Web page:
My sister has tickets to visit me in Sweden from the USA in a few weeks and has just realized that her passport expires in March 2017. Schengen laws require a passport has to be valid 3 months after departure date, which is fine for visiting Sweden, but she has to connect in the Netherlands at Schiphol airport, which requires at least 6-months validity.

From what I can find, it's the destination country that decides the validity, right? She isn't actually stopping in The Netherlands, only passing through the airport. Schiphol is listed as a Schengen airport, so which law trumps the other? We're trying to figure out if she needs to drive a whole day to get a 1-day passport renewal or if she'll be able to get through Schiphol into Sweden which accepts her passport without issue.

I appreciate anyone who can enlighten me further. Thanks!

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    She's not stopping in NL, but she will be clearing passport control there. – phoog Sep 19 '16 at 13:34
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    What is your source for the Netherlands requiring 6 months of passport validity? That's not what the Schengen rules say. – hmakholm left over Monica Sep 19 '16 at 13:36
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    Would be interesting to know where the State Department got this info. As far as EU law is concerned, that's not up to either country, it's defined in the Schengen Borders Code, which, as an EU regulation, is directly binding for both Sweden and the Netherlands. From this perspective, neither are free to set their own rules and it does not make sense to ask which country's rules apply. And that's also why we struggle to give a staightforward answer! – Relaxed Sep 19 '16 at 13:41
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    @Relaxed the problem is that the US government has incorrect (perhaps outdated) information. It took a little doing to find the real information on an NL government site, but I did, and it specifies 3 months. The US also recommends six months (because of 90 days maximum stay + 3 months extra validity), so that could be another source of confusion. – phoog Sep 19 '16 at 13:47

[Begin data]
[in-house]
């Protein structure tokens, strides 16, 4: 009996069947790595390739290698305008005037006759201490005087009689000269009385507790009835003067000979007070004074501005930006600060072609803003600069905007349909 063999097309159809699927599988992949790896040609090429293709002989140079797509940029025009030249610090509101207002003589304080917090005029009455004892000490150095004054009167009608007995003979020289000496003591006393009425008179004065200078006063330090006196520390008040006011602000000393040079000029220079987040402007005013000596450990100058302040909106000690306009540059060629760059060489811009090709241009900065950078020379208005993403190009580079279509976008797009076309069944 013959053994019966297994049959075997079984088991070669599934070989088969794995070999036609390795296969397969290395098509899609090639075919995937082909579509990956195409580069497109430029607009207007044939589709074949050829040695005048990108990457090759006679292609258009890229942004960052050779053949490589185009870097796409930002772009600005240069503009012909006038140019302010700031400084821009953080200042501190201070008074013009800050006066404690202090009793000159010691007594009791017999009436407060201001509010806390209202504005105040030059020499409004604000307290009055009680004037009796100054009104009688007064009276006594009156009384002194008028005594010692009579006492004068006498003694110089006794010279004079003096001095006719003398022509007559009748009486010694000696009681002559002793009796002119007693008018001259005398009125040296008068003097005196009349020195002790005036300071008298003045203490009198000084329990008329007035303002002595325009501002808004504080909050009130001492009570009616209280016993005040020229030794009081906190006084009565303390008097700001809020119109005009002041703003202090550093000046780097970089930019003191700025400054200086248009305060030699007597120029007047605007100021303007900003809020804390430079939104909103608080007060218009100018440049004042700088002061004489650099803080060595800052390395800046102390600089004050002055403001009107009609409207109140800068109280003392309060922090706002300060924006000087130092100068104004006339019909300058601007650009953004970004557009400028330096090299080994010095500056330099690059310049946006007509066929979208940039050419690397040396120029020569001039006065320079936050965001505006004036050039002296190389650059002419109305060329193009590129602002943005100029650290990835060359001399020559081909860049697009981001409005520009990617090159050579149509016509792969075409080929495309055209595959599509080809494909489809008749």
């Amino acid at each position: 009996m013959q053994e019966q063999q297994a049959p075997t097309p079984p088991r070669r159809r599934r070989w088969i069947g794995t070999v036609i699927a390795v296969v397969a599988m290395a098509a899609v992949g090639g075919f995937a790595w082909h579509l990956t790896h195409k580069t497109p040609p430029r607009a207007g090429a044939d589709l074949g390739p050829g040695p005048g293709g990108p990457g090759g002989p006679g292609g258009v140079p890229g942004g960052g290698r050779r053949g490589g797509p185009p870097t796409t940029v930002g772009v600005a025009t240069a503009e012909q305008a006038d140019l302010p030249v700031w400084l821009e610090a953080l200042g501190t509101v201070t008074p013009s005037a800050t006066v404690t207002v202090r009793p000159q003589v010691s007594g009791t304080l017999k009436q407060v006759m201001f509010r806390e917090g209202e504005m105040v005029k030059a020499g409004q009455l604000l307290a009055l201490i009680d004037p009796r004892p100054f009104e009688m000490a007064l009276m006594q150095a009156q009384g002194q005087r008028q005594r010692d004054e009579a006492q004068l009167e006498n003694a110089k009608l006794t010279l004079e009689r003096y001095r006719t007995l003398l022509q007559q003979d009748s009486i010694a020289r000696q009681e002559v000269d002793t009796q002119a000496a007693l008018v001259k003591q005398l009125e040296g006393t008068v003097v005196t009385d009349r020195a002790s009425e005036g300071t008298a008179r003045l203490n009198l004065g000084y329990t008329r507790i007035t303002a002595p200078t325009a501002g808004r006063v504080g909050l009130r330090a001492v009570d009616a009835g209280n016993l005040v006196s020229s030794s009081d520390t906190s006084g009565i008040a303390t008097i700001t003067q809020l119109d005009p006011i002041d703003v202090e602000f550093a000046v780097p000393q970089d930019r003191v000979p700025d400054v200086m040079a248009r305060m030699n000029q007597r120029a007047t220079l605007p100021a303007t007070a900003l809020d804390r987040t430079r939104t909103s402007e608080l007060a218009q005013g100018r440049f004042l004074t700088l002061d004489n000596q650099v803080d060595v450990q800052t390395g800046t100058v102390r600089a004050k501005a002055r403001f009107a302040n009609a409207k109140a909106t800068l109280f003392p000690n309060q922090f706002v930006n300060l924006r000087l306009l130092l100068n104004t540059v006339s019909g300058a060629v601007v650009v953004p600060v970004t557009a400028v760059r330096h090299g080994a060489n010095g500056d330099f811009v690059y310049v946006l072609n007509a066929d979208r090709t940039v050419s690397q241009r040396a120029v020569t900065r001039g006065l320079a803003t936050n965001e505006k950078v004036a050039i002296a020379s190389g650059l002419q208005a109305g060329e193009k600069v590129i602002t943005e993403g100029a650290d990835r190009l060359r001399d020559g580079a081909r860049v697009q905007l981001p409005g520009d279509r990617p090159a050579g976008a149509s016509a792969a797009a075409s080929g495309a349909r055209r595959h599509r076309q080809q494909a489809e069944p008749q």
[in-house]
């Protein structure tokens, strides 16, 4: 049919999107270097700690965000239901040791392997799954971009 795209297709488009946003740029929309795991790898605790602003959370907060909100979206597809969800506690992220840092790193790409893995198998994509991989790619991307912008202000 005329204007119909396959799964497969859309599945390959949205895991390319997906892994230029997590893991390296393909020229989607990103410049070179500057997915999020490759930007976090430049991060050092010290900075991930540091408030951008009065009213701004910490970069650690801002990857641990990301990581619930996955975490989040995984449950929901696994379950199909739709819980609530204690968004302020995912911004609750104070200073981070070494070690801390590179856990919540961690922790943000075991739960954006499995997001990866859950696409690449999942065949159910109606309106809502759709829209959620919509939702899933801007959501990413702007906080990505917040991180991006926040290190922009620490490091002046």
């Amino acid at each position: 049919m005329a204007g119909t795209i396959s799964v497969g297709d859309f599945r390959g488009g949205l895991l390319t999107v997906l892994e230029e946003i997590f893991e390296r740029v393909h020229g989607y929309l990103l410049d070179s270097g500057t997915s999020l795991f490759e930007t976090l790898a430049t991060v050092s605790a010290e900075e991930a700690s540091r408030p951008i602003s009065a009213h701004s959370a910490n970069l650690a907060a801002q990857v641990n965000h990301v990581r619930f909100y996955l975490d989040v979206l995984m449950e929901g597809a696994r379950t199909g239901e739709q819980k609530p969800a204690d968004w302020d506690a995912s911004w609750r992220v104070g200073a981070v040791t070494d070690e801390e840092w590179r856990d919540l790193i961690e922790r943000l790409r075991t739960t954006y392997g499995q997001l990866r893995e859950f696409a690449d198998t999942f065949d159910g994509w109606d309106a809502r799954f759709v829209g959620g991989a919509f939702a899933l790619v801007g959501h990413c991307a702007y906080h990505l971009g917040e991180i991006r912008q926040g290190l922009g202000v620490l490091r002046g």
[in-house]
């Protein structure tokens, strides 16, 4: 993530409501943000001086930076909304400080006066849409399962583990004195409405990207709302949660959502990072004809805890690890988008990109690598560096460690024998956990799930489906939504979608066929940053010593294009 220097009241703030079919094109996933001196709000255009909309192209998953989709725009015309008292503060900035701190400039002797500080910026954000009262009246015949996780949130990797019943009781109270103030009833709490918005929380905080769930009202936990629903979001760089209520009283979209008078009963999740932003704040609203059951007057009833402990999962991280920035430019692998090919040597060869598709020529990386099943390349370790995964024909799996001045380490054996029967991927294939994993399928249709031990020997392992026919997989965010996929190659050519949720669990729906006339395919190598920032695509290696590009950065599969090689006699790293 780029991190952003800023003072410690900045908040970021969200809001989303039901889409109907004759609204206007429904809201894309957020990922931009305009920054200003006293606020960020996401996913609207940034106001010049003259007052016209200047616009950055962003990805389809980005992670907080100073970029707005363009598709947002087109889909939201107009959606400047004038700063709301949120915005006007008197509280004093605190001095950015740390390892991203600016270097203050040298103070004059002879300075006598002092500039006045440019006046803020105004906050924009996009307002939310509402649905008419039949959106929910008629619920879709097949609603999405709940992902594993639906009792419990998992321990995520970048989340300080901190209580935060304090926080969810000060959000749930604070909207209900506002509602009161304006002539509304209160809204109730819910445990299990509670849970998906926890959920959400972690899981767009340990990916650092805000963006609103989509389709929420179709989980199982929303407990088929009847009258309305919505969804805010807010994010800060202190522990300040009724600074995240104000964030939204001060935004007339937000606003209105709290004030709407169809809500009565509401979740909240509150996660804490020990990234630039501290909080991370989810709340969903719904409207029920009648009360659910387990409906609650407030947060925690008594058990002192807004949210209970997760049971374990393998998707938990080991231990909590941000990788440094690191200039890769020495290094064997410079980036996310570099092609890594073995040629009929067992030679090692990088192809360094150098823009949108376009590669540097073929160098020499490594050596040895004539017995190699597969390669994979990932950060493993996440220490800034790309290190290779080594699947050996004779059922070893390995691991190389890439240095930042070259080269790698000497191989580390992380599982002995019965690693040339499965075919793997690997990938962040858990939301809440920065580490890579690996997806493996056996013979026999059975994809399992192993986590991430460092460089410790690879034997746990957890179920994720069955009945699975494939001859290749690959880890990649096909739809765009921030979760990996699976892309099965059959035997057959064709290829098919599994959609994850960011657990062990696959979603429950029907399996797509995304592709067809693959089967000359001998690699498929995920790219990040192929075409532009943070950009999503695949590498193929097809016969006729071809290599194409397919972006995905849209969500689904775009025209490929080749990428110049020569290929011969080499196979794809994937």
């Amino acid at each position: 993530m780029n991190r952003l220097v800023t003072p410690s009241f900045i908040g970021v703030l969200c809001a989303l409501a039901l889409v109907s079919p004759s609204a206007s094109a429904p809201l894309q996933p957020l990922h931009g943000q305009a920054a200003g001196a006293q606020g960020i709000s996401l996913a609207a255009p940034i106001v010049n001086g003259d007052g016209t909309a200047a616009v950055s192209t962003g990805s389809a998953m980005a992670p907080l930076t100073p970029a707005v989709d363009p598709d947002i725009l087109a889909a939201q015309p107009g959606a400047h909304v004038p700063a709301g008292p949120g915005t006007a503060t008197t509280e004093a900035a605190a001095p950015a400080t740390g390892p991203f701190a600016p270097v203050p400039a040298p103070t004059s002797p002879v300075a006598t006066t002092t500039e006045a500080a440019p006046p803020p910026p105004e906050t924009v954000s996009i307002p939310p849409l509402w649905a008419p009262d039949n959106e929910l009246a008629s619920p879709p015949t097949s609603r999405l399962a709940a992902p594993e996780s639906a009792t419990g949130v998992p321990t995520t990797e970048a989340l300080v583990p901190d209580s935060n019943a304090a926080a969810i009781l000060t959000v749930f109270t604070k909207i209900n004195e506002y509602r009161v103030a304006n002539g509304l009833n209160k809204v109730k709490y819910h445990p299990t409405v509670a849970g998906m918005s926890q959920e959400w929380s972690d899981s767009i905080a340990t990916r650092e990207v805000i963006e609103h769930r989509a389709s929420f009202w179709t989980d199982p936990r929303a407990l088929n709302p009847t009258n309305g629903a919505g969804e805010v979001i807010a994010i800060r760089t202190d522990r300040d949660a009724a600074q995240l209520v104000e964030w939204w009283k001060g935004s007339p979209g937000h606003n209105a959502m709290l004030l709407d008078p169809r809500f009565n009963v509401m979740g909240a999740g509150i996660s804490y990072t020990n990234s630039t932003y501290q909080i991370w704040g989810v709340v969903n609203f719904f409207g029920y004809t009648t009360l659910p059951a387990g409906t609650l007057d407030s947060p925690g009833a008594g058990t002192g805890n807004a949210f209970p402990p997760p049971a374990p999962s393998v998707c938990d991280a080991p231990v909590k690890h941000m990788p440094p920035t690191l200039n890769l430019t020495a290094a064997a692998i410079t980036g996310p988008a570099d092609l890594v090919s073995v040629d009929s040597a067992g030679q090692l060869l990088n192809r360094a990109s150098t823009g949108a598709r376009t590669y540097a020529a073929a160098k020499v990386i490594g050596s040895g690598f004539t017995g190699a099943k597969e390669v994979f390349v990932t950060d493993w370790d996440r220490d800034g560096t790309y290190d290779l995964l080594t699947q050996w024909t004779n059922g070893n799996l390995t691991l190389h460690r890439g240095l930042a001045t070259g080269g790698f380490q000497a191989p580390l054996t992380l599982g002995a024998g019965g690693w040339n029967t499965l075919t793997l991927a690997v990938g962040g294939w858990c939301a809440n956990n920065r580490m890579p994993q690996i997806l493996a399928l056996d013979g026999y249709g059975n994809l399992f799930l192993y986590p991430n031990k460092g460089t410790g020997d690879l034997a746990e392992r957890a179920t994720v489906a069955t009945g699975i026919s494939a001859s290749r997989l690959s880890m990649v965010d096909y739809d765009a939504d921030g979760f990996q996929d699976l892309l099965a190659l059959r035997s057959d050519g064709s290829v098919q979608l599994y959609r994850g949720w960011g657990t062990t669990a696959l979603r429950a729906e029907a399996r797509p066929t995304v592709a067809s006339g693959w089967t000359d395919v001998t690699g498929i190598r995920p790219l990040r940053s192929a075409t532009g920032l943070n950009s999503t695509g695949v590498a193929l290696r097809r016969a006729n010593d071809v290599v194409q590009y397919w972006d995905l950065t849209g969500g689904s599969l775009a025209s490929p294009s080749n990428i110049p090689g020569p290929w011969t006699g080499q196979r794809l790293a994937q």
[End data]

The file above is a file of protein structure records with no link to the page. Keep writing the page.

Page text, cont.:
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    Just to clarify something: Your sister will be visiting The Netherlands. The in-Schengen part of the airport is not an international transfer area, rather it's like a domestic terminal at a US airport. Once she clears passport control at Schiphol, she will be in Dutch territory, and governed by Dutch laws and regulations. If there were anything that barred her entry to the Netherlands (which doesn't seem to be the case here), she wouldn't be able to transfer in Amsterdam. – Jsl Sep 19 '16 at 17:21

There will be no problem.

While the US Department of State claims that the Netherlands requires six months' validity, the actual requirement is three months:

That passport or travel document must cover your intended stay and remain valid for at least three months after your intended date of departure.

Source: http://www.the-netherlands.org/shared/products-and-services/products-and-services/schengen-visa/entering-the-netherlands-or-the-schengen-area-without-a-visa

  • Thanks! I'll tell her not to worry about renewing until she's back from the trip. – Everwritten Sep 19 '16 at 13:47

Sweden and The Netherlands are both in the Schengen area and follow its common rules, the Schengen Borders Code, according to which the requirement a traveler must satisfy is that

(Art 6.1.a) they are in possession of a valid travel document entitling the holder to cross the border satisfying the following criteria:
(i) its validity shall extend at least three months after the intended date of departure from the territory of the Member States. In a justified case of emergency, this obligation may be waived;
(ii) it shall have been issued within the previous 10 years;

There doesn't seem to be any provision for the Netherlands to require a longer period of validity than these three months.

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